Gene expression analysis of native and invasive Centaurea diffusa, in benign control and drought treatments.
Code and data associated with:
Turner KG, Nurkowski KA, Rieseberg LH. Gene expression and drought response in an invasive thistle. Biological Invasions. (in press).
This data is also deposited at Dryad:
Turner K, Nurkowski K, Rieseberg L Data from: Gene expression and drought response in an invasive thistle. Biological Invasions http://dx.doi.org/10.5061/dryad.r2k76
Directories "code_ms", "data_ms", and "figures_ms" contain mostly R code, but also perl and bash, some data, and figures associated with the final manuscript and supplementary material. "draft_code_figures" and "data_raw_intermediate" contain earlier versions of data and code, quite messy. These files were all separated at the end, so you may need to add file location information to read data and scripts into R correctly. "code_ms" scripts may contain references to draft code or raw data.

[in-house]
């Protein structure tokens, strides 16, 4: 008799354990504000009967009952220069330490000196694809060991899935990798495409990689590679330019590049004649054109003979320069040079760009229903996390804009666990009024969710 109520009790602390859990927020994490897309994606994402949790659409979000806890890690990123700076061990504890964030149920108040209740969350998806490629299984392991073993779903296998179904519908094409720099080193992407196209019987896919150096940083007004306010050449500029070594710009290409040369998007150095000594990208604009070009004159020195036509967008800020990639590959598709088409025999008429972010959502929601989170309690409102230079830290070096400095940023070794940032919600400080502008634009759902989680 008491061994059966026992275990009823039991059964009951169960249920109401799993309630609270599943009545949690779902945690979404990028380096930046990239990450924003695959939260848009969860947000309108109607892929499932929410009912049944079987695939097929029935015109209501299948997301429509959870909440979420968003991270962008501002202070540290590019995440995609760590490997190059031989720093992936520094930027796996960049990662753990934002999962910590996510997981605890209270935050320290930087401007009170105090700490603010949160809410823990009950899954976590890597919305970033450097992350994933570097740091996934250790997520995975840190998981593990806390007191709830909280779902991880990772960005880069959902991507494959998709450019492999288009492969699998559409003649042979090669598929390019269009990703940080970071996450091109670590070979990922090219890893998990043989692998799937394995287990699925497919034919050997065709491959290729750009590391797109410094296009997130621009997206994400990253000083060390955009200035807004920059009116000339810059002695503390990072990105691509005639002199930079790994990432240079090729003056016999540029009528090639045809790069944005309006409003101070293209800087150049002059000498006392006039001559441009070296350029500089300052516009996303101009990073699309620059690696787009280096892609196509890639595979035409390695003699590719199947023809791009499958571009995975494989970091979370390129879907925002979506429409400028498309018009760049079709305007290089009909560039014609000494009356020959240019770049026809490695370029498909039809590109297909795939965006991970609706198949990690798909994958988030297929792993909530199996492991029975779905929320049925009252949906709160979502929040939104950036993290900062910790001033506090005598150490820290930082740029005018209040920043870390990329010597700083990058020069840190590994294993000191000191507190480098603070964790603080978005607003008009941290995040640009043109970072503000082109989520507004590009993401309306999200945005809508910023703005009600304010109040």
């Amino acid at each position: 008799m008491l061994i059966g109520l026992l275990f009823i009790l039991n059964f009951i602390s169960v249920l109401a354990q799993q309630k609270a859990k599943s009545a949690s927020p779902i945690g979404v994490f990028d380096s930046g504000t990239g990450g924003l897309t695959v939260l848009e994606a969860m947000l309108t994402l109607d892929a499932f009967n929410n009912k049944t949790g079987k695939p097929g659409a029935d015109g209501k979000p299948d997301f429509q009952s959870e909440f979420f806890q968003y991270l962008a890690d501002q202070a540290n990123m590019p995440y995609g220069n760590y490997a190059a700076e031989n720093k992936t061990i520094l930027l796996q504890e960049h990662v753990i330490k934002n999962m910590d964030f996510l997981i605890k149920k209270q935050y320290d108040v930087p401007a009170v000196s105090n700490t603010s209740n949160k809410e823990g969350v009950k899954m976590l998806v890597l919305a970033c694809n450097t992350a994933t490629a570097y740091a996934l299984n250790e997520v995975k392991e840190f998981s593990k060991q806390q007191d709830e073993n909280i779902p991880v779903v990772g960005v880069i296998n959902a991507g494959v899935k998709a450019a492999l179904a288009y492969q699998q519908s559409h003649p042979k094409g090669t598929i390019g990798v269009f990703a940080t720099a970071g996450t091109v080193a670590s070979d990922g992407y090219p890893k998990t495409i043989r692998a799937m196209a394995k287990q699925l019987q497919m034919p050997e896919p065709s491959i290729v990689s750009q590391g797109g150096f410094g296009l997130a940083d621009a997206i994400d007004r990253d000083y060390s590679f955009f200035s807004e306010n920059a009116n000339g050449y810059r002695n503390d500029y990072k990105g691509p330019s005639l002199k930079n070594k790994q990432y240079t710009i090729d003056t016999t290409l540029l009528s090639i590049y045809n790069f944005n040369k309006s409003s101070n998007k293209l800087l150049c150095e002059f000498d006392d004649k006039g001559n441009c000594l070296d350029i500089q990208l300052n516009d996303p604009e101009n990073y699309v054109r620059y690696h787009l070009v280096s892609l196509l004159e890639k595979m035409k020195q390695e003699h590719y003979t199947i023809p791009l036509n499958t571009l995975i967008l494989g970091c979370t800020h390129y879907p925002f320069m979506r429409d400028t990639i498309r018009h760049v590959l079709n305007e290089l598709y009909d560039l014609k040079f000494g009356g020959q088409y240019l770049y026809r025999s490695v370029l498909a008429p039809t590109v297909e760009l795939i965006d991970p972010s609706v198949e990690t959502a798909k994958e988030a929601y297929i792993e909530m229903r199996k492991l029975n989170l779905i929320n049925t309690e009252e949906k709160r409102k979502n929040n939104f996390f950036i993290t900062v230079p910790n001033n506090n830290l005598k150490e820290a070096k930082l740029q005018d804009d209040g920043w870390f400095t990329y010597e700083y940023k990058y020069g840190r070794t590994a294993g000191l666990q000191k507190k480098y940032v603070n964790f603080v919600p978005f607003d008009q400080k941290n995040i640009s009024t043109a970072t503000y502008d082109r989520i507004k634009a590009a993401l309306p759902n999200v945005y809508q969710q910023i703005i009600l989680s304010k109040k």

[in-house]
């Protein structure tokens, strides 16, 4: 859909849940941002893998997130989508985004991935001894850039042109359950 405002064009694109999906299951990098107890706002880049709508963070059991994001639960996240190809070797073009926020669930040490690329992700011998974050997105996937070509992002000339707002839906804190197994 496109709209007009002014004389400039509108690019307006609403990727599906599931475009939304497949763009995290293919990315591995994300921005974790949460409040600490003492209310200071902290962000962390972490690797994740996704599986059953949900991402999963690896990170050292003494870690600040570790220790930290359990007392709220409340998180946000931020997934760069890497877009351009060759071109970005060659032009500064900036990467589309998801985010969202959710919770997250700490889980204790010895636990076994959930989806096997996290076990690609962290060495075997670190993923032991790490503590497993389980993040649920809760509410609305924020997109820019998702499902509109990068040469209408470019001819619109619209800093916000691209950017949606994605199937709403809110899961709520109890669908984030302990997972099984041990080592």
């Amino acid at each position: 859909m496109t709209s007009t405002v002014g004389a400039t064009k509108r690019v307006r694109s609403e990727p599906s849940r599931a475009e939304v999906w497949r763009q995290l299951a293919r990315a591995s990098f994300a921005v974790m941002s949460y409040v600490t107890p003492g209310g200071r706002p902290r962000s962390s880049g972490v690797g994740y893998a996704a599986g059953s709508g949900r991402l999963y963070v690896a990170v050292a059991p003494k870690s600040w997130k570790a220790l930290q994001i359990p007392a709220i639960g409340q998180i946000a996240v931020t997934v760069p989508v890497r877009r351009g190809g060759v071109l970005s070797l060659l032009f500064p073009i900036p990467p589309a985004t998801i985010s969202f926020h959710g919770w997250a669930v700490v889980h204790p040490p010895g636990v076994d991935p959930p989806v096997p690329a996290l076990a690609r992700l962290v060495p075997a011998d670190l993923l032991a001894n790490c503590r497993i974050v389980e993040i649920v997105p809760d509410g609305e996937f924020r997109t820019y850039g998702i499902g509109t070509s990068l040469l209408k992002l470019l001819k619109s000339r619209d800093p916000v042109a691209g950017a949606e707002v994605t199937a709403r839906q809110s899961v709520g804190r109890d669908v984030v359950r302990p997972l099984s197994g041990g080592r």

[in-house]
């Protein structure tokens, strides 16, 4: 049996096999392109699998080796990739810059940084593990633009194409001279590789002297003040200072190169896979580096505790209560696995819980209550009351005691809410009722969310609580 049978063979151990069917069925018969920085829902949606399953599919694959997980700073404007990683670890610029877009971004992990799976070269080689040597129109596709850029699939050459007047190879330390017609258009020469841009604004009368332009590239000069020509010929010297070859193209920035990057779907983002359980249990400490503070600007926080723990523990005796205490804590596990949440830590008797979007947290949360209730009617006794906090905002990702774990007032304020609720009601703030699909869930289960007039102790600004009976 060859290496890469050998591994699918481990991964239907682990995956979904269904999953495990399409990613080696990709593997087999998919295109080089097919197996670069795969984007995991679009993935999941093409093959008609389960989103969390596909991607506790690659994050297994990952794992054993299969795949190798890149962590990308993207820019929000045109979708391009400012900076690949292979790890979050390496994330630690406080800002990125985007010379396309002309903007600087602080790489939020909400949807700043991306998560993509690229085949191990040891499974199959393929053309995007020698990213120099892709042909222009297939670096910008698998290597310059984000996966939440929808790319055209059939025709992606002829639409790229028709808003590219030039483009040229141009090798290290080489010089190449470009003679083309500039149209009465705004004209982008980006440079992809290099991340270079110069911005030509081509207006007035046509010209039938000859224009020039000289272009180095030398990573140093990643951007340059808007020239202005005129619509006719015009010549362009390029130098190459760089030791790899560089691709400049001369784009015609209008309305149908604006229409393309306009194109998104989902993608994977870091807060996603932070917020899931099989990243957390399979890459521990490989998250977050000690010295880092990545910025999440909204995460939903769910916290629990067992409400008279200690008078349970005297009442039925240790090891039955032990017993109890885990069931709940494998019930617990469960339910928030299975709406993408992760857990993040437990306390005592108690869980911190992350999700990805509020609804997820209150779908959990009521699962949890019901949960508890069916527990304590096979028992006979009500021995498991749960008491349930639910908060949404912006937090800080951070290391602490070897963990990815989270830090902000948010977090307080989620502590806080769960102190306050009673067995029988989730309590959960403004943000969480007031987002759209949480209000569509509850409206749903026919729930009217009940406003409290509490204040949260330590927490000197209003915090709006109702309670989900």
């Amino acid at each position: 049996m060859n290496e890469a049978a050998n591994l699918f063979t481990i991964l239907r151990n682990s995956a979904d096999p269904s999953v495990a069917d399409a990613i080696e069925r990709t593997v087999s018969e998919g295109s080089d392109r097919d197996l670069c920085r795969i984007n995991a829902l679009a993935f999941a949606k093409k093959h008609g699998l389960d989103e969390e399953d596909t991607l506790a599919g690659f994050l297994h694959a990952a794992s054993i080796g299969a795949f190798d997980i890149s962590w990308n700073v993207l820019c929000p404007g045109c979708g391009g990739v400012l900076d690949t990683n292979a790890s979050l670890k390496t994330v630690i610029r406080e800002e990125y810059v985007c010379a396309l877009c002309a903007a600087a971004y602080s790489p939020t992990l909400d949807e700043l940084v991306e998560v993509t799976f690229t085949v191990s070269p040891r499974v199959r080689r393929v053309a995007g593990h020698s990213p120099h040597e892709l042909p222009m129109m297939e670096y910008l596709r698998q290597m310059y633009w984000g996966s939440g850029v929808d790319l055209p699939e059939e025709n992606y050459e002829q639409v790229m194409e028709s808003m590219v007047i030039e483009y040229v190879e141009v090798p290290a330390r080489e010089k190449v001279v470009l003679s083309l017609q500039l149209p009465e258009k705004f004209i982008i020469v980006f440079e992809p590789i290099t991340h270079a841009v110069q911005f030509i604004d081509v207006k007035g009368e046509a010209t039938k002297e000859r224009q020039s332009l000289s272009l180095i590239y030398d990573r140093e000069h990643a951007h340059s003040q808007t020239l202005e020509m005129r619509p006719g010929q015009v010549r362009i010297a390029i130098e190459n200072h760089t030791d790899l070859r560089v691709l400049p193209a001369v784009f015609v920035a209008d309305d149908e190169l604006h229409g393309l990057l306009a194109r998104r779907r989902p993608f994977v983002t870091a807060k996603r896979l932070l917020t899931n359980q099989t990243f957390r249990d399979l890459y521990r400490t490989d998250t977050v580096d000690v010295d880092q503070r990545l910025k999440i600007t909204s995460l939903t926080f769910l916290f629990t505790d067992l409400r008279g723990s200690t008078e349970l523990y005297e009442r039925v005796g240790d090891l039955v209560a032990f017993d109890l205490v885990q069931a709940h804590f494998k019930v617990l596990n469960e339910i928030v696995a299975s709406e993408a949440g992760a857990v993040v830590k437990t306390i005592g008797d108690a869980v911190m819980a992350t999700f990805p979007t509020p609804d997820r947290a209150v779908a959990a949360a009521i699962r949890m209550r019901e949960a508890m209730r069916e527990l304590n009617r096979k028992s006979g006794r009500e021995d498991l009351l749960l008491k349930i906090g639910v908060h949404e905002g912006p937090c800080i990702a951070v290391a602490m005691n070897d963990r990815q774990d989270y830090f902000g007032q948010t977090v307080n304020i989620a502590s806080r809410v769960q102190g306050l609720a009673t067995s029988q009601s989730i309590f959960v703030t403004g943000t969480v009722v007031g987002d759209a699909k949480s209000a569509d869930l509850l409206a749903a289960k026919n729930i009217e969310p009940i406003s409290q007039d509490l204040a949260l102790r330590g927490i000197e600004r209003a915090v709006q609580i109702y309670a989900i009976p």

Though rapid phenotypic evolution has been observed in many invasive plant species, less is known about the associated genetic mechanisms. Some hypotheses invoke the evolution of trade-offs in resource allocation to explain phenotypic differences between the native and invaded ranges of a species. Alternately, invasive species may benefit from a generalist strategy and perform well in many environments. Identification of the molecular changes associated with successful invasions can offer clues regarding the mechanistic basis of such hypotheses, even in non-model organisms. To complement studies of phenotypic variation, we investigate gene expression during drought response that might underlie variation in drought tolerance between native and introduced populations of diffuse knapweed (Centaurea diffusa), and possibly contribute to invasion success. Using species-specific microarrays and tissue sampled under drought and control conditions at three time points, we identified genes whose expression either varied constitutively or responded to drought stress differently between ranges. Further, we functionally investigate these genes. Based on these data, invasive populations have constitutively higher levels of expression relating to energy production and lower levels of signal transduction expression relative to native populations. Under drought conditions, invasive populations may maintain energy production and react less strongly to drought than native populations, which may allow them to maintain fitness across moderate environmental variation. This supports the expectation of invasive populations consisting of generalist genotypes capable of fitness homeostasis, which may have facilitated the successful invasion of many environments in North America.